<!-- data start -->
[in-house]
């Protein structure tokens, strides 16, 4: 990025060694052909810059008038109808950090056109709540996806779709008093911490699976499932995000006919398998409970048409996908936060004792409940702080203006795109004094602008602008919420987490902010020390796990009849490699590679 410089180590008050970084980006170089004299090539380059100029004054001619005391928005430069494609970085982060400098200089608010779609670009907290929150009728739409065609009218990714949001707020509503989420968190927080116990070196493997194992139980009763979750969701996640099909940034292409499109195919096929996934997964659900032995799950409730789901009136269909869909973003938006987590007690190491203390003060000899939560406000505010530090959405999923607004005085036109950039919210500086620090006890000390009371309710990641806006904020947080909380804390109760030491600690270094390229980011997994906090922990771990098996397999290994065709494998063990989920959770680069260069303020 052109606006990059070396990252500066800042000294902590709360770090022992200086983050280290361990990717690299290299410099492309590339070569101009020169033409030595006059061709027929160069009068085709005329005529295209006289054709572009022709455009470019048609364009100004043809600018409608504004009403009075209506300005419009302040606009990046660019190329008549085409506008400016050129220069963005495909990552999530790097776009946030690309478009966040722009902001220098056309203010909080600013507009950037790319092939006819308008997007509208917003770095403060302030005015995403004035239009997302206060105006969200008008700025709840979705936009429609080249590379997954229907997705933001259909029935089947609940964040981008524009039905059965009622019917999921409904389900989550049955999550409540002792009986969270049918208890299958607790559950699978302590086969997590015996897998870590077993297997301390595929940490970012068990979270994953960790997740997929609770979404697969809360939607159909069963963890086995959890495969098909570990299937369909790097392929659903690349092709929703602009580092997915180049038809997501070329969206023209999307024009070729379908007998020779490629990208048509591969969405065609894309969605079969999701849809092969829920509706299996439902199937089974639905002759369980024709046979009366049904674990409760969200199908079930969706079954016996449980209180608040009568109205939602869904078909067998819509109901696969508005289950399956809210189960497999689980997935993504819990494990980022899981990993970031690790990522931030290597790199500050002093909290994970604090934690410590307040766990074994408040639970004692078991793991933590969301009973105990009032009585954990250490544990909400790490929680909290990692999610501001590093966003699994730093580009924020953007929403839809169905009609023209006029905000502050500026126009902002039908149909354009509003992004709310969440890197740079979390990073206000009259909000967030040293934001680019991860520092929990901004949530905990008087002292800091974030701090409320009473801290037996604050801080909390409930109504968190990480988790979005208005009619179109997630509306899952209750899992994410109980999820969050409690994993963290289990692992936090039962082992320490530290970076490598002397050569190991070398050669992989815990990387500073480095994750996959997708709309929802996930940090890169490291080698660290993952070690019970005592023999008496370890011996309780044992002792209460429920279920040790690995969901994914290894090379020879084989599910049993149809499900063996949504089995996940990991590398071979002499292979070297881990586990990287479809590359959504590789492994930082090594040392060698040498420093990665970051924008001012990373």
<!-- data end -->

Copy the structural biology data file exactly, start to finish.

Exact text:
[in-house]
């Protein structure tokens, strides 16, 4: 990025060694052909810059008038109808950090056109709540996806779709008093911490699976499932995000006919398998409970048409996908936060004792409940702080203006795109004094602008602008919420987490902010020390796990009849490699590679 410089180590008050970084980006170089004299090539380059100029004054001619005391928005430069494609970085982060400098200089608010779609670009907290929150009728739409065609009218990714949001707020509503989420968190927080116990070196493997194992139980009763979750969701996640099909940034292409499109195919096929996934997964659900032995799950409730789901009136269909869909973003938006987590007690190491203390003060000899939560406000505010530090959405999923607004005085036109950039919210500086620090006890000390009371309710990641806006904020947080909380804390109760030491600690270094390229980011997994906090922990771990098996397999290994065709494998063990989920959770680069260069303020 052109606006990059070396990252500066800042000294902590709360770090022992200086983050280290361990990717690299290299410099492309590339070569101009020169033409030595006059061709027929160069009068085709005329005529295209006289054709572009022709455009470019048609364009100004043809600018409608504004009403009075209506300005419009302040606009990046660019190329008549085409506008400016050129220069963005495909990552999530790097776009946030690309478009966040722009902001220098056309203010909080600013507009950037790319092939006819308008997007509208917003770095403060302030005015995403004035239009997302206060105006969200008008700025709840979705936009429609080249590379997954229907997705933001259909029935089947609940964040981008524009039905059965009622019917999921409904389900989550049955999550409540002792009986969270049918208890299958607790559950699978302590086969997590015996897998870590077993297997301390595929940490970012068990979270994953960790997740997929609770979404697969809360939607159909069963963890086995959890495969098909570990299937369909790097392929659903690349092709929703602009580092997915180049038809997501070329969206023209999307024009070729379908007998020779490629990208048509591969969405065609894309969605079969999701849809092969829920509706299996439902199937089974639905002759369980024709046979009366049904674990409760969200199908079930969706079954016996449980209180608040009568109205939602869904078909067998819509109901696969508005289950399956809210189960497999689980997935993504819990494990980022899981990993970031690790990522931030290597790199500050002093909290994970604090934690410590307040766990074994408040639970004692078991793991933590969301009973105990009032009585954990250490544990909400790490929680909290990692999610501001590093966003699994730093580009924020953007929403839809169905009609023209006029905000502050500026126009902002039908149909354009509003992004709310969440890197740079979390990073206000009259909000967030040293934001680019991860520092929990901004949530905990008087002292800091974030701090409320009473801290037996604050801080909390409930109504968190990480988790979005208005009619179109997630509306899952209750899992994410109980999820969050409690994993963290289990692992936090039962082992320490530290970076490598002397050569190991070398050669992989815990990387500073480095994750996959997708709309929802996930940090890169490291080698660290993952070690019970005592023999008496370890011996309780044992002792209460429920279920040790690995969901994914290894090379020879084989599910049993149809499900063996949504089995996940990991590398071979002499292979070297881990586990990287479809590359959504590789492994930082090594040392060698040498420093990665970051924008001012990373």